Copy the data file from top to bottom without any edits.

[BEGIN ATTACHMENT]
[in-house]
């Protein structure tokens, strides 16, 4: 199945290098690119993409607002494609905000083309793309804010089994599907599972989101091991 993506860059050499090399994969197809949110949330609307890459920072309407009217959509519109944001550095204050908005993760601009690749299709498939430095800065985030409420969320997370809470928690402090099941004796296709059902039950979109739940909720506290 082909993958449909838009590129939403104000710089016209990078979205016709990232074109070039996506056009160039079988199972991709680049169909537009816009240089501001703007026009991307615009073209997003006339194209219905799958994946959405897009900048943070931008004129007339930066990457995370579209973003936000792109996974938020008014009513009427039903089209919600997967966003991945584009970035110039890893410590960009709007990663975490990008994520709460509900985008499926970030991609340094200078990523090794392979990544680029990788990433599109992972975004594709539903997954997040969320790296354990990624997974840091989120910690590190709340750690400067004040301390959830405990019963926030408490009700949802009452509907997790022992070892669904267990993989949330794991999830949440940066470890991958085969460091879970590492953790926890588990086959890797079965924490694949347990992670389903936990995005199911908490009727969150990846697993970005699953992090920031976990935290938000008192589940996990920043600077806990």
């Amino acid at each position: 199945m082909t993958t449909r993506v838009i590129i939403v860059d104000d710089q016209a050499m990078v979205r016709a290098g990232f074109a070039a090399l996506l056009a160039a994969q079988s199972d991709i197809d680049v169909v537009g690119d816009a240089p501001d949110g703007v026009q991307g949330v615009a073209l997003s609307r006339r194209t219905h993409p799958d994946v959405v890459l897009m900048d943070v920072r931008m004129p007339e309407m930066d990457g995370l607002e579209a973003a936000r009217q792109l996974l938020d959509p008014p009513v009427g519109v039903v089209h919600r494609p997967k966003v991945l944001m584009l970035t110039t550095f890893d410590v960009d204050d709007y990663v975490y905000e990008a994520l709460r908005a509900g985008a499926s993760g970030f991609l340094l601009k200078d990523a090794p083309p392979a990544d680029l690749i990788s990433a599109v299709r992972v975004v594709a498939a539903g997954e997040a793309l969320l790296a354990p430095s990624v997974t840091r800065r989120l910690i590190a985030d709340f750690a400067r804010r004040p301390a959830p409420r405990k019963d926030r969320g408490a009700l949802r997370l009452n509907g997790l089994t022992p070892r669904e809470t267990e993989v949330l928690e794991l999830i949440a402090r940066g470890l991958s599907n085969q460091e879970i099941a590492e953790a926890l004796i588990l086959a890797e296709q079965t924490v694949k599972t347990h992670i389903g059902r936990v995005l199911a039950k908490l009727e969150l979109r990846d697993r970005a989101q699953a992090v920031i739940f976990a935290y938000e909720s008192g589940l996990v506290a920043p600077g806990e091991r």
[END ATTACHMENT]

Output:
[in-house]
């Protein structure tokens, strides 16, 4: 199945290098690119993409607002494609905000083309793309804010089994599907599972989101091991 993506860059050499090399994969197809949110949330609307890459920072309407009217959509519109944001550095204050908005993760601009690749299709498939430095800065985030409420969320997370809470928690402090099941004796296709059902039950979109739940909720506290 082909993958449909838009590129939403104000710089016209990078979205016709990232074109070039996506056009160039079988199972991709680049169909537009816009240089501001703007026009991307615009073209997003006339194209219905799958994946959405897009900048943070931008004129007339930066990457995370579209973003936000792109996974938020008014009513009427039903089209919600997967966003991945584009970035110039890893410590960009709007990663975490990008994520709460509900985008499926970030991609340094200078990523090794392979990544680029990788990433599109992972975004594709539903997954997040969320790296354990990624997974840091989120910690590190709340750690400067004040301390959830405990019963926030408490009700949802009452509907997790022992070892669904267990993989949330794991999830949440940066470890991958085969460091879970590492953790926890588990086959890797079965924490694949347990992670389903936990995005199911908490009727969150990846697993970005699953992090920031976990935290938000008192589940996990920043600077806990």
């Amino acid at each position: 199945m082909t993958t449909r993506v838009i590129i939403v860059d104000d710089q016209a050499m990078v979205r016709a290098g990232f074109a070039a090399l996506l056009a160039a994969q079988s199972d991709i197809d680049v169909v537009g690119d816009a240089p501001d949110g703007v026009q991307g949330v615009a073209l997003s609307r006339r194209t219905h993409p799958d994946v959405v890459l897009m900048d943070v920072r931008m004129p007339e309407m930066d990457g995370l607002e579209a973003a936000r009217q792109l996974l938020d959509p008014p009513v009427g519109v039903v089209h919600r494609p997967k966003v991945l944001m584009l970035t110039t550095f890893d410590v960009d204050d709007y990663v975490y905000e990008a994520l709460r908005a509900g985008a499926s993760g970030f991609l340094l601009k200078d990523a090794p083309p392979a990544d680029l690749i990788s990433a599109v299709r992972v975004v594709a498939a539903g997954e997040a793309l969320l790296a354990p430095s990624v997974t840091r800065r989120l910690i590190a985030d709340f750690a400067r804010r004040p301390a959830p409420r405990k019963d926030r969320g408490a009700l949802r997370l009452n509907g997790l089994t022992p070892r669904e809470t267990e993989v949330l928690e794991l999830i949440a402090r940066g470890l991958s599907n085969q460091e879970i099941a590492e953790a926890l004796i588990l086959a890797e296709q079965t924490v694949k599972t347990h992670i389903g059902r936990v995005l199911a039950k908490l009727e969150l979109r990846d697993r970005a989101q699953a992090v920031i739940f976990a935290y938000e909720s008192g589940l996990v506290a920043p600077g806990e091991r």